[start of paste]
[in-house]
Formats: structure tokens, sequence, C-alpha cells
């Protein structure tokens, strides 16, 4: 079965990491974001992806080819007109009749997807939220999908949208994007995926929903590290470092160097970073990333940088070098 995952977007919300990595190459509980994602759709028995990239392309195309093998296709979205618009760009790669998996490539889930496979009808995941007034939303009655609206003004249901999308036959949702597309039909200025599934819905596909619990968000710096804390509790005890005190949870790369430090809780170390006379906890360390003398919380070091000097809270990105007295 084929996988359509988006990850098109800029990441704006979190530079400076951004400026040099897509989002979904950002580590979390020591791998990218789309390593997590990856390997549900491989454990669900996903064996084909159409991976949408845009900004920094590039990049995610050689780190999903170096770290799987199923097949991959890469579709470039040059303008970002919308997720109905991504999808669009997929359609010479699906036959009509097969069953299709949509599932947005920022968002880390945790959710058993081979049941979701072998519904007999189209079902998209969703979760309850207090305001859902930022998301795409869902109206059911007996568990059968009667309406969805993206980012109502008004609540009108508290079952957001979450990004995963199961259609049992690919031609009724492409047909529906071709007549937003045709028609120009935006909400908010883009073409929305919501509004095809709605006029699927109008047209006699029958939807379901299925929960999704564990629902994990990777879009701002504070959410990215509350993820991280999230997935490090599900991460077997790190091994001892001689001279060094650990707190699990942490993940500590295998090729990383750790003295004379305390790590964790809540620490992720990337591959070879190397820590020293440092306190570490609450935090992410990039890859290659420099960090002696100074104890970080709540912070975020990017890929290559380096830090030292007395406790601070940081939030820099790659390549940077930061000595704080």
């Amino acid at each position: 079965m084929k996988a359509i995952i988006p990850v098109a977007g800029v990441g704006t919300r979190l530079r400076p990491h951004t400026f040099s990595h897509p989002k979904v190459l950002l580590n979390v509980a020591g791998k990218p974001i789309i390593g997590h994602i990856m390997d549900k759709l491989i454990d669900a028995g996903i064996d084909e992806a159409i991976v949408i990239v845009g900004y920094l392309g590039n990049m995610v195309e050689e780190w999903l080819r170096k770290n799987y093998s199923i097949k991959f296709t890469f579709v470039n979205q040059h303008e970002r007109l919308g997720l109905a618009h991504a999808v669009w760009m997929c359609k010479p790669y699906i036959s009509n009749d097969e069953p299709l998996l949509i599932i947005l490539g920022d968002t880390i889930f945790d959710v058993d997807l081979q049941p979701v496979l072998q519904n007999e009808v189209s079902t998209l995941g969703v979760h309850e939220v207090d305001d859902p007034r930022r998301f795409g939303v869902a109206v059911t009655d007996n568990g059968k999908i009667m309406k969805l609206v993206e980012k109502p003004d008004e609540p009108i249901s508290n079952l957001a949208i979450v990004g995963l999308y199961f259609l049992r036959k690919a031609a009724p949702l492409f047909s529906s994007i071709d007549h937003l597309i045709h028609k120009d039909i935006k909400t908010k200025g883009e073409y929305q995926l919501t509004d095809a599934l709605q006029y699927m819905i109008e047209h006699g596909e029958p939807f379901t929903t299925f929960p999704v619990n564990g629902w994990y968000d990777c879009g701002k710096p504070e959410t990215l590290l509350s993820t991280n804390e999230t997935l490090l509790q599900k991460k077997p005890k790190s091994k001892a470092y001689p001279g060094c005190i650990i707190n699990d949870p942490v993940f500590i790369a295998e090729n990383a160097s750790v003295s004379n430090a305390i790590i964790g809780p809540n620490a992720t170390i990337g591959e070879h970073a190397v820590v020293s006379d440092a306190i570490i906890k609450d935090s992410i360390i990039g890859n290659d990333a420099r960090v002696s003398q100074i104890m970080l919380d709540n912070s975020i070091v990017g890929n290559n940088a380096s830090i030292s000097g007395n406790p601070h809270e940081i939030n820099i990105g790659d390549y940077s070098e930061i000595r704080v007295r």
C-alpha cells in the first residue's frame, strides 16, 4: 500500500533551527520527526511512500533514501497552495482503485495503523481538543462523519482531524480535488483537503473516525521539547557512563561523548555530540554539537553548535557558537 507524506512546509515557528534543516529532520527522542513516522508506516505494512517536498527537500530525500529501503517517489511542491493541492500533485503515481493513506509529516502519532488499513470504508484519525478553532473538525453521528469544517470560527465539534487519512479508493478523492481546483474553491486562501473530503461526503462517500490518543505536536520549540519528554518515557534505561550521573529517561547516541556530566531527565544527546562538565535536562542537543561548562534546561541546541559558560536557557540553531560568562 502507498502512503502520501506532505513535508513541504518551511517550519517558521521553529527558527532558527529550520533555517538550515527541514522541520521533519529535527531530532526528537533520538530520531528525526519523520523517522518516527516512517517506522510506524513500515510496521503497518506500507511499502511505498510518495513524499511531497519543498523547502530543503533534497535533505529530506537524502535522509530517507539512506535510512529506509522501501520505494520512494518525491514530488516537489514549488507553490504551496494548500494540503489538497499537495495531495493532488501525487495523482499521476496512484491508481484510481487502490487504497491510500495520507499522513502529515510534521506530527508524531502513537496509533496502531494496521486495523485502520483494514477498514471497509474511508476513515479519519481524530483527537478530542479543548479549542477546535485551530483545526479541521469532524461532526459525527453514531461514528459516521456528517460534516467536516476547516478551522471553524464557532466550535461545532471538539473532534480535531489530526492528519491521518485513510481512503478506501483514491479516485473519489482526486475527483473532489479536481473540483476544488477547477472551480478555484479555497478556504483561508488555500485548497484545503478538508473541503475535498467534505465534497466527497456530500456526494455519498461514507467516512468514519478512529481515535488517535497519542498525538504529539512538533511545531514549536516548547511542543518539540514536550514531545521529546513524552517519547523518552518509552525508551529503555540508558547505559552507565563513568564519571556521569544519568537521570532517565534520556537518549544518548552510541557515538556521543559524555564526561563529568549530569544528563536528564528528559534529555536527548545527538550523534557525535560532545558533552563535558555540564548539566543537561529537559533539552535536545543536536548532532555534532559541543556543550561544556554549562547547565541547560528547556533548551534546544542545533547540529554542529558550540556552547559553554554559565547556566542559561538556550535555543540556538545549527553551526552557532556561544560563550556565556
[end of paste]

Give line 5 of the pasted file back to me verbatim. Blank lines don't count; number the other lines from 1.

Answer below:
C-alpha cells in the first residue's frame, strides 16, 4: 500500500533551527520527526511512500533514501497552495482503485495503523481538543462523519482531524480535488483537503473516525521539547557512563561523548555530540554539537553548535557558537 507524506512546509515557528534543516529532520527522542513516522508506516505494512517536498527537500530525500529501503517517489511542491493541492500533485503515481493513506509529516502519532488499513470504508484519525478553532473538525453521528469544517470560527465539534487519512479508493478523492481546483474553491486562501473530503461526503462517500490518543505536536520549540519528554518515557534505561550521573529517561547516541556530566531527565544527546562538565535536562542537543561548562534546561541546541559558560536557557540553531560568562 502507498502512503502520501506532505513535508513541504518551511517550519517558521521553529527558527532558527529550520533555517538550515527541514522541520521533519529535527531530532526528537533520538530520531528525526519523520523517522518516527516512517517506522510506524513500515510496521503497518506500507511499502511505498510518495513524499511531497519543498523547502530543503533534497535533505529530506537524502535522509530517507539512506535510512529506509522501501520505494520512494518525491514530488516537489514549488507553490504551496494548500494540503489538497499537495495531495493532488501525487495523482499521476496512484491508481484510481487502490487504497491510500495520507499522513502529515510534521506530527508524531502513537496509533496502531494496521486495523485502520483494514477498514471497509474511508476513515479519519481524530483527537478530542479543548479549542477546535485551530483545526479541521469532524461532526459525527453514531461514528459516521456528517460534516467536516476547516478551522471553524464557532466550535461545532471538539473532534480535531489530526492528519491521518485513510481512503478506501483514491479516485473519489482526486475527483473532489479536481473540483476544488477547477472551480478555484479555497478556504483561508488555500485548497484545503478538508473541503475535498467534505465534497466527497456530500456526494455519498461514507467516512468514519478512529481515535488517535497519542498525538504529539512538533511545531514549536516548547511542543518539540514536550514531545521529546513524552517519547523518552518509552525508551529503555540508558547505559552507565563513568564519571556521569544519568537521570532517565534520556537518549544518548552510541557515538556521543559524555564526561563529568549530569544528563536528564528528559534529555536527548545527538550523534557525535560532545558533552563535558555540564548539566543537561529537559533539552535536545543536536548532532555534532559541543556543550561544556554549562547547565541547560528547556533548551534546544542545533547540529554542529558550540556552547559553554554559565547556566542559561538556550535555543540556538545549527553551526552557532556561544560563550556565556